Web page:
“I truly believe that sustainability change in fashion has to come from the designer.”

– Uyen Tran

In 2023, Dauphinette pledged to make all forthcoming collections out of at least 50 percent upcycled materials. But alongside using deadstock cashmere, unsold stock from The RealReal, upcycled leather and vintage kimono silks for its kitsch-luxe AW24 collection, it debuted two ‘prosciutto leather’ bags made by TômTex.

The biodegradable, plastic-free material is made from chitosan – the second most abundant biopolymer after cellulose, which can be extracted from crustacean shells, insects and fungi.

“It’s all naturally derived. And that is the key principle when we invent any new material – that there’s no plastic or toxic chemicals,” says Uyen Tran, CEO and Founder of the company.

A Space to Spark Change

TômTex, founded in 2020, is aiming to increase annual production capacity to 27,900 square meters this year but can’t yet produce the bags on a commercial scale, which is why it’s important to have such materials on the runway.

Brands can showcase novel innovations and create demand. Putting TômTex on the runway means it can reach an audience of millions.

“I truly believe that sustainability change in fashion has to come from the designer,” Tran says. “Sustainable material is looked at as being not sexy. You need to make it desired.”

Just as designers wield the power to persuade their audience to covet an outlandish new silhouette or an utterly impractical shoe, they have the capacity to make sustainability a must-have. Yet, while some great innovations are filtering through, the efforts are piecemeal and applied according to the will of each designer.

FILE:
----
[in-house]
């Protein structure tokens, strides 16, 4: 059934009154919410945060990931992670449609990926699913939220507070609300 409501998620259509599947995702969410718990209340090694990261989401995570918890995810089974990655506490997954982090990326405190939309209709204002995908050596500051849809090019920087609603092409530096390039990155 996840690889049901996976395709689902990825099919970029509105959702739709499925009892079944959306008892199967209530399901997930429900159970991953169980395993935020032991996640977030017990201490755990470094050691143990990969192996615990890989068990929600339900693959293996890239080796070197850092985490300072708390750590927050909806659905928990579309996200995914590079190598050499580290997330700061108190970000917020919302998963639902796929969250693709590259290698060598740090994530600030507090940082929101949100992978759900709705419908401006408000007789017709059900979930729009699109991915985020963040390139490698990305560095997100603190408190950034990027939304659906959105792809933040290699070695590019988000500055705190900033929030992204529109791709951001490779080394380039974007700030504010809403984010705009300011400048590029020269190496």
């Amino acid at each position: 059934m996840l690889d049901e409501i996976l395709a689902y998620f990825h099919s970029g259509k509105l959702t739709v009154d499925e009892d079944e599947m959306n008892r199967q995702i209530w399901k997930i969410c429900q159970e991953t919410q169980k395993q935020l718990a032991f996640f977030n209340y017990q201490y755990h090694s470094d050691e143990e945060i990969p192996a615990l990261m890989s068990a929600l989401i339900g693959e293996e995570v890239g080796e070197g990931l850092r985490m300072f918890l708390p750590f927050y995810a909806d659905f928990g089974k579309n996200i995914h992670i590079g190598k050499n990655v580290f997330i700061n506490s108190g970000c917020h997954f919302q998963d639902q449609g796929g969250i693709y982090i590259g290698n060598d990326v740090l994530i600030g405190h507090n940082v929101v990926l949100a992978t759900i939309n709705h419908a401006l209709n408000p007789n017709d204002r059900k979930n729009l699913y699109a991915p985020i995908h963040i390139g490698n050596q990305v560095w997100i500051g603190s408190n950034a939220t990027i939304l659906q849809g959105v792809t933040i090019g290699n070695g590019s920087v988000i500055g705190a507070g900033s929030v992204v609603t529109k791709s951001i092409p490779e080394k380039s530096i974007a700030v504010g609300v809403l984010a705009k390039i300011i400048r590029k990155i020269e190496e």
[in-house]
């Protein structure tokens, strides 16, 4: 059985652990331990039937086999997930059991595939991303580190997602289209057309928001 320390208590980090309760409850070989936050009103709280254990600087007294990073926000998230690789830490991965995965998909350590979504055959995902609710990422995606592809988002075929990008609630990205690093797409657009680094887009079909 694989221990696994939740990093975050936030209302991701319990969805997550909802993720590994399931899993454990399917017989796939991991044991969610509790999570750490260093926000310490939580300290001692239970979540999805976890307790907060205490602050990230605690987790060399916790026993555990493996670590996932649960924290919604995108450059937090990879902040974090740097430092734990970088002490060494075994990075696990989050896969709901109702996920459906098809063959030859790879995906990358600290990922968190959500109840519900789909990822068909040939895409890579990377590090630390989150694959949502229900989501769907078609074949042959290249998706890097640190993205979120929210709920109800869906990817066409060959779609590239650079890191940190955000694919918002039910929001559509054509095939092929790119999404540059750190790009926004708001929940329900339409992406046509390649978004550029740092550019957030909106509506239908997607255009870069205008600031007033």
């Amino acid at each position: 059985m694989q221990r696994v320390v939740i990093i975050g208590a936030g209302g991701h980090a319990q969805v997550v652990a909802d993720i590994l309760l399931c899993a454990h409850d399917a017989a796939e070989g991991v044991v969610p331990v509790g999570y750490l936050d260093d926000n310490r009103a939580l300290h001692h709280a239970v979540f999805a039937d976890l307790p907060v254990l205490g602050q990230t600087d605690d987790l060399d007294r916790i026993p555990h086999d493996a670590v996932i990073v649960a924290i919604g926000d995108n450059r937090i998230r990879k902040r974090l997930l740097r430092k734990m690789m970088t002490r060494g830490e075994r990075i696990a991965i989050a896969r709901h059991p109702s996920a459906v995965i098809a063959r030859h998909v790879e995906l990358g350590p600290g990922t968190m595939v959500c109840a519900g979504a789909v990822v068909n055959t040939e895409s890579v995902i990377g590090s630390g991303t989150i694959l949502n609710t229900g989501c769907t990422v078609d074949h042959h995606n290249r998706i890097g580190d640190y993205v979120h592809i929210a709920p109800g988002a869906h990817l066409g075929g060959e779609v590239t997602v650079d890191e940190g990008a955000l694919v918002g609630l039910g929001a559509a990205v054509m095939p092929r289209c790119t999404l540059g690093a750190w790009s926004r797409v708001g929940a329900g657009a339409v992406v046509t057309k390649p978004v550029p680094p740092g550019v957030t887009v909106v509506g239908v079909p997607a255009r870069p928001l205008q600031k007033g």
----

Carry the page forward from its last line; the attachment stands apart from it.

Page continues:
A truly unified effort is sorely lacking, as many designers appear to consider sustainability to be too risky or difficult, and fashion councils fail to formalize their pandemic-era promises. But it can be done.

In 2023, Copenhagen Fashion Week set minimum sustainability requirements. If a brand doesn’t tackle factors such as using preferred materials, supply chain due diligence, zero waste show production and consumer sustainability education, it’s not allowed to show.

London Fashion Week has mirrored the strategy and applied it to emerging BFC NEWGEN designers, but not all designers on its schedule, the larger of whom have the budget and capacity to make huge structural changes.

Collina Strada F24. Photo: Umberto Fratini on behalf of GoRunway

“Fashion Week has got a really significant role to showcase and lead on sustainability.”

– Patsy Perry

“Fashion Week has got a really significant role to showcase and lead on sustainability,” says Patsy Perry, Reader in Fashion Marketing at Manchester Metropolitan University. “There is an opportunity for positive storytelling, to make it exciting, but there are no real requirements.”

The lack of requirements means brands can remain cagey about what their sustainability efforts really are. In 2023, Vogue Business asked 231 brands to share the main materials used in their SS24 collections and only 19 responded, most of whom were independent designers who tend to lead the way in sustainability across the board, according to data from Good On You.

To find more meaningful sustainability commitments, Perry says, we might need to look elsewhere, toward the brands that avoid the frenzy of fashion week, which has transformed from an industry event for buyers to a media spectacle that drives consumption.

Until the industry reaches a consensus and commits to placing the same importance on sustainability as design and commerciality, it will continue to fall short at fashion week, save the few dedicated designers pushing the needle.

“Sustainability is not a selling point, it’s a must,” Tran concludes.